The Garden Community for Garden Lovers

By Tonyat8

United Kingdom Gb

I have a plot 4ft x 3ft in which 2 pyracantha have been planted & died & also 1 flowering hydranger has died.
This plot has bluebells which flower every year so why are the plants dying when the bluebells survive



I think we would need a bit more detail. The plot sounds way too small for two pyracanthas, but that wouldn't explain the sudden dying. Is the soil dry or moist? Shaded or full sun? What time of year did you plant them? How long were they growing before they began to look sick? Has anything besides bluebells grown there before? Did they die slowly of fairly quickly? Have you used any weedkillers around the garden? Is the soil deep or shallow?

28 Aug, 2013


And another question to add to steragrams list: what time of year did you plant, and how long did the various shrubs survive?

28 Aug, 2013


My garden consists of 3 rows of 3ft x2ft slabs with 2 removed from the centre leaving the 4ft x 3ft plot.
The garden faces east & due to surrounding buildings gets the sun from 8.30 = 12.00. I agree that this is too small for 2 pyracantha's but I did not plant them together
but on 2 separate occasions. I'm not sure when I planted them but the were bought at a garden centre ready for planting along with 42 for my back garden which are all doing well. The 2 in the font garden lasted 2-3 months before dying off, & began to look sick. The hydranger was bought in July as a flowering pot plant but died off within days. The garden immediately next to mine is totally neglected unless I dig out the occasional sycamore. In fact it was this garden that I obtained the bluebells which have flourished. The garden on other side has roses in bloom. The soil is moist & deep & had a large bag of compost mixed in at the start. I only use systemic weed killer on the outside perimeter of the garden not on the plot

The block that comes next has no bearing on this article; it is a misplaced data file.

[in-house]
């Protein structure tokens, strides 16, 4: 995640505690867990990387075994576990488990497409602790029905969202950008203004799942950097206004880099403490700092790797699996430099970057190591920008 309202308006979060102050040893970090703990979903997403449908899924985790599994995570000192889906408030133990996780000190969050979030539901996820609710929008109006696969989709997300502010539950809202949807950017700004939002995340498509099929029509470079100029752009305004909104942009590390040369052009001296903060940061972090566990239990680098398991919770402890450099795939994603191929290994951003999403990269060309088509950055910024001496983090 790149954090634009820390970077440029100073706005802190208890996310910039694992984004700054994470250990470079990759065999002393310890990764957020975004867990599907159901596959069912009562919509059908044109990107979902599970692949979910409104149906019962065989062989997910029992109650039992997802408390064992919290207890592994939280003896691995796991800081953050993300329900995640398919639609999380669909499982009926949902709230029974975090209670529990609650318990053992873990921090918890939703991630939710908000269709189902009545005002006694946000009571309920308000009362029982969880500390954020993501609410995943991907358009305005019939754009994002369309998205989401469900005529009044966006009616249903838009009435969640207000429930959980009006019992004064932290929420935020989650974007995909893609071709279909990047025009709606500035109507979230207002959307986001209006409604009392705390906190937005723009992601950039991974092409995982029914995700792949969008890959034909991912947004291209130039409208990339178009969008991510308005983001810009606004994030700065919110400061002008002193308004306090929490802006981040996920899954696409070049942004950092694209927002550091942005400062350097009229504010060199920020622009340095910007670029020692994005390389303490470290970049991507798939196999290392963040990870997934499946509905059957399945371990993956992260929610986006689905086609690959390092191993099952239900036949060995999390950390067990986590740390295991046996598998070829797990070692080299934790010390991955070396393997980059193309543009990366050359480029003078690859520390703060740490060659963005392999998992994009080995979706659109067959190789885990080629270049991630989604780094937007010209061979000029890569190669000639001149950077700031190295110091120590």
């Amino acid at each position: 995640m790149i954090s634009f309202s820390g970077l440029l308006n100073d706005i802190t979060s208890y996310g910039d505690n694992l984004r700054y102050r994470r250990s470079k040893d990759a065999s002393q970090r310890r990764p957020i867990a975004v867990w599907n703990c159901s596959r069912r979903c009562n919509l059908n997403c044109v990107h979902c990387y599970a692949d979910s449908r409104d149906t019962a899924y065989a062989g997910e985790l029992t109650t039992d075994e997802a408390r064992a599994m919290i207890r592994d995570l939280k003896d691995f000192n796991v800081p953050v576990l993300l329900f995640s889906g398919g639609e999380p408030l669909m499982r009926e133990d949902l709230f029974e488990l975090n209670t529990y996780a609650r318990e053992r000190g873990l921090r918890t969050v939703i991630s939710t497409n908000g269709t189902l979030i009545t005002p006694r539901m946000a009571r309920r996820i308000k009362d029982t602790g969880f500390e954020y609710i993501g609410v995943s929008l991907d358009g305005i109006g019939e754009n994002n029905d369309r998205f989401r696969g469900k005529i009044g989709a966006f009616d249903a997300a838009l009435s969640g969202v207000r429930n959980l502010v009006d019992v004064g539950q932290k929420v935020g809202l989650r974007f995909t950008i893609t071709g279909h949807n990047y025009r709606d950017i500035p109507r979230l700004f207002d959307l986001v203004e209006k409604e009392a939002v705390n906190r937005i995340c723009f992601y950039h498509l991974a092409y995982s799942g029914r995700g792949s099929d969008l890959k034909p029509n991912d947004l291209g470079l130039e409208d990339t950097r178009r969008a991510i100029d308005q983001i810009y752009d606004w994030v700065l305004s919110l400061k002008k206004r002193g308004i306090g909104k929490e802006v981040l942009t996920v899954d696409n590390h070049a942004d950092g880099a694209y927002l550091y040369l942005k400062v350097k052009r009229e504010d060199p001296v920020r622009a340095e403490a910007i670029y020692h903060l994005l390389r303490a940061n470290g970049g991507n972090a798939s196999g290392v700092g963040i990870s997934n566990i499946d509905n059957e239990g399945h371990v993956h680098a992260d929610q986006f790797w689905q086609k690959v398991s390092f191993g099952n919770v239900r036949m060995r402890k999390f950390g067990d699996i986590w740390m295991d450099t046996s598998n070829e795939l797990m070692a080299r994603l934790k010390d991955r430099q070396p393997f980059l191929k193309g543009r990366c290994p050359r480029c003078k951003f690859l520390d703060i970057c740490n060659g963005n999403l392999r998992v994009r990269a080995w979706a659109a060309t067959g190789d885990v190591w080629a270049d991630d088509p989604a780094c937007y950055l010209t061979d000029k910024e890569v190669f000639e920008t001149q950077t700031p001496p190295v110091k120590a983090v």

29 Aug, 2013


The reason I asked about the time span, and the timing, of planting and dying, is because this might be a water problem. Certainly, a hydrangea planted in July would have needed watering every few days, and if the weather was hot, possibly daily, with a good watering can full (without the rose on) distributed around the base. Any new shrub will need extra care until it has extended its own water seeking roots, and its possible that this area is more exposed to drying winds because its in the centre of the garden and east facing. The best time to plant a shrub, particularly an evergreen, is October, although in the North, September is good. The fact that the bluebells are surviving suggests there's nothing wrong with the soil itself, and being a bulb, these are able to withstand periods of dryness without too much trouble.
That said, Pyracantha isn't a particularly good choice for a specimen growing alone in the centre of a garden because it's not a tidy grower and prefers to be up against a fence or wall. Seems like a good spot for something like Kilmarnock Willow (Salix caprea 'Kilmarnock') or Caragana arborescens 'Pendula', though the latter is thorny and may get too wide for the area. Kilmarnock Willow can and should be pruned to keep it a tidy shape as it ages.

29 Aug, 2013


many thanks

29 Aug, 2013

How do I say thanks?

Answer question


Not found an answer?